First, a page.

Johanna Telek, Junior student of Milestone Institute and the student of Budapest’s Fazekas Mihály Practicing Primary School and High School, won the First Prize of TUDOK Conference, an international conference organised by The Hungarian Research Student Association.

The Hungarian Research Student Association is an internationally unique initiative aiming to embrace young and talented high school students interested in research. Johanna won the ‘First Prize’ in the ‘Research Plan Array 1.’ section with her research plan titled “The Impact of Parenting Styles on Children’s Personality, measured among junior high school students”.

In our article, Boglárka Zita Németh asks Johanna a few questions about her thoughts and experience on the competition.

What is the TUDOK conference?

 The TUDOK Conference is an international conference for secondary school students studying in the Carpathian Basin, giving students the opportunity to present their independent scientific research or a research proposal. The competition consists of three rounds, the first – written – round in which participants have to submit an abstract. This is followed by a preliminary round, where each competitor can present their research to the jury in a ten-minute presentation and is required to engage in a five-minute debate on the issues raised by the jury. 

There are altogether four thematic conferences: the Regional Conference of Transylvania, the Life, and Environmental Sciences Thematic Conference, the Human- and Social Sciences Thematic Conference, and the Applied Sciences and Technology Thematic Conference. After the preliminary round, organisers compose the sections for the final round, based on the results of the regional and thematic conference. This year, there were twelve sections, of which two were dedicated to research proposals.

In each section of the conference, a “First Prize” is awarded to the best presentation at the conference and a “Second Prize” to the best presentation in a given section. The section I participated in is called „Research Plan Array I.”, in which I managed to win the “First Prize” with my research proposal titled “The Impact of Parenting Styles on Children’s Personality, measured among junior high school students”.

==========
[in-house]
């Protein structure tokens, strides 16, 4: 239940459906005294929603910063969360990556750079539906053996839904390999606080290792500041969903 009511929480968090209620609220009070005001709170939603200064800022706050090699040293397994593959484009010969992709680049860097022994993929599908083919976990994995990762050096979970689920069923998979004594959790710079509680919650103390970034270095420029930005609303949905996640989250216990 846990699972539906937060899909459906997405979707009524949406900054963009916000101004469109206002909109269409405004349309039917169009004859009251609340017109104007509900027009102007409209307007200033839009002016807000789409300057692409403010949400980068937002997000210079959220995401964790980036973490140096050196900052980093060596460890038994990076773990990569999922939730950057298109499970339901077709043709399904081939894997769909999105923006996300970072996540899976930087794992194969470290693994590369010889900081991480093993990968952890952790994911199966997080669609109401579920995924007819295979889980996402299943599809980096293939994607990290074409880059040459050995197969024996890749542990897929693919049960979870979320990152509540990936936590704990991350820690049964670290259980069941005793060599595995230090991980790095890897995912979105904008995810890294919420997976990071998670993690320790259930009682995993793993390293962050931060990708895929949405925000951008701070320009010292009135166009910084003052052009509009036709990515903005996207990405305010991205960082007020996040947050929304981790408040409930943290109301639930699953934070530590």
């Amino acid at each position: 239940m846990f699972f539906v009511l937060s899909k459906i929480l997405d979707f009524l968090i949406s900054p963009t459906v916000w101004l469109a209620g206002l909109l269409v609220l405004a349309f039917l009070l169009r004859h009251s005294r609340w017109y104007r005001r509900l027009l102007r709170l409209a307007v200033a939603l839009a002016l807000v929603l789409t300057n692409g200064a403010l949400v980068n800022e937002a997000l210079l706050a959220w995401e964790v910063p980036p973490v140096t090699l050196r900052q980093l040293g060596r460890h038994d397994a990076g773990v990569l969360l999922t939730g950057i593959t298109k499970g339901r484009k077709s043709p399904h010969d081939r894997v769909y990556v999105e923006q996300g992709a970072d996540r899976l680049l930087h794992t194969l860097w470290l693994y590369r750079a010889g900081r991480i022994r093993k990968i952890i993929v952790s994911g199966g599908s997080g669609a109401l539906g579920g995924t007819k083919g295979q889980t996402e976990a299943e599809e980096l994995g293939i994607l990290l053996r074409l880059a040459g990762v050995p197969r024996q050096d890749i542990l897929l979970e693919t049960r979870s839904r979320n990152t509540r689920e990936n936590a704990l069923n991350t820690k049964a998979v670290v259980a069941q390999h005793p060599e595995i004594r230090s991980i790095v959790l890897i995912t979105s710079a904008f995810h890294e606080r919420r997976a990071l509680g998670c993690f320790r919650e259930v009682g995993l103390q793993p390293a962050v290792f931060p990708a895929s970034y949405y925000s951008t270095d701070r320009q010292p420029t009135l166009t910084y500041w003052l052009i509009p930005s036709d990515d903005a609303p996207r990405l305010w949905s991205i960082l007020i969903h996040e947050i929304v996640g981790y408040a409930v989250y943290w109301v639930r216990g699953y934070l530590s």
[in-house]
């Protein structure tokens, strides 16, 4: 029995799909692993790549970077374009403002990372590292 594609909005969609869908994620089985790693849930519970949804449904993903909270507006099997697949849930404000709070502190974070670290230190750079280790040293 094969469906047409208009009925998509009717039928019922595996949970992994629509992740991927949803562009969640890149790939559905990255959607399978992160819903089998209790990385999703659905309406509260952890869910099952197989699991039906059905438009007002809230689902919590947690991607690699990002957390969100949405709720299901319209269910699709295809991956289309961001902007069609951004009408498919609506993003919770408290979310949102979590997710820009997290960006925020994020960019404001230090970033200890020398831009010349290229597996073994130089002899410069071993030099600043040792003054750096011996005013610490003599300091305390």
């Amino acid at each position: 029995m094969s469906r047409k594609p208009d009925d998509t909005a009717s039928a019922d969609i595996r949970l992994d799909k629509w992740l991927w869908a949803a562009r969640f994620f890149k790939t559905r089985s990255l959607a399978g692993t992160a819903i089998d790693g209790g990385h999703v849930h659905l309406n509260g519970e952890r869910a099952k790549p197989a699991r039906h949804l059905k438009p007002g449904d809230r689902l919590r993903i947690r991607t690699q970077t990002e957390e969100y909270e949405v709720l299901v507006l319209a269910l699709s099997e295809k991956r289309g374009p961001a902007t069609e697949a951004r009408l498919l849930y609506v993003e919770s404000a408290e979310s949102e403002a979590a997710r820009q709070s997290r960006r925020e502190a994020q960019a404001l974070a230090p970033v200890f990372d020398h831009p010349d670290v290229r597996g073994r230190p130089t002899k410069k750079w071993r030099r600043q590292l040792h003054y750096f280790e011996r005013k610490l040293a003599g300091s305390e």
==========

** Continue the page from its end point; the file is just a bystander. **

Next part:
How did it feel to participate?

The whole conference was an incredible experience! I was also delighted to find out that the finals are to be held in a hybrid format – primarily in person. This was particularly important for me, as the conference was held online during the pandemic. On the day of the finals, I had a chance to talk to a lot of talented students with great knowledge and it was an extraordinary experience to meet everyone at Radnóti Miklós Experimental High School in Szeged.

Preparing for the finals definitely took a lot of work – I had been working on the research proposal from November 2021 until April 2022. During this period, I was always looking for new solutions to problems, learning about research methodology and statistical analysis while developing the research. Overall, I have gained knowledge that will be of great use in building my future projects.

How did it feel to win? Were you expecting this or were you very surprised? How were the competitors?

In the second round already, I had the opportunity to listen to many interesting and high-quality presentations, and the same was true for the final. Since some sections were merged after the second round, I was able to meet new competitors and presentations in the final. Each of the competitors’ presentations were very carefully constructed and it was an honour to compete in the same section with them. After seeing all of the wonderful presentations, I was extremely pleased to find out that I have won the First Prize in the section.

Why did you choose to do a paper in psychology? Do you have plans with psychology in the future?

I’ve been interested in psychology for a long time now. I took my first module in psychology at Milestone last summer. In the autumn of 2021, I took the Experimental Psychology module, where I gained knowledge about the construction of research proposals. This was my main source of inspiration, but I would like to conduct similar research in the future and also study Psychological and Behavioural Sciences at university.

Several other Junior Milestone students took part in the competition and came up as finalists, including Amelie Goertz, a student of the Fazekas Mihály Fazekas Mihály Primary School and Secondary School in Budapest, Linda Kuhár, a student of the Madách Imre High School, Eszter Szentiványi, a student of the Lauder Javne School, and Luca Vidmann, a student of the Bányai Júlia High School in Kecskemét. 

Two of our Senior students, Izabella Sabjányi, student of Pasaréti High School and Szelina Kovács-Hantos, student of Móricz Zsigmond High School were semi-finalists at the Conference.

We congratulate them on their great achievement!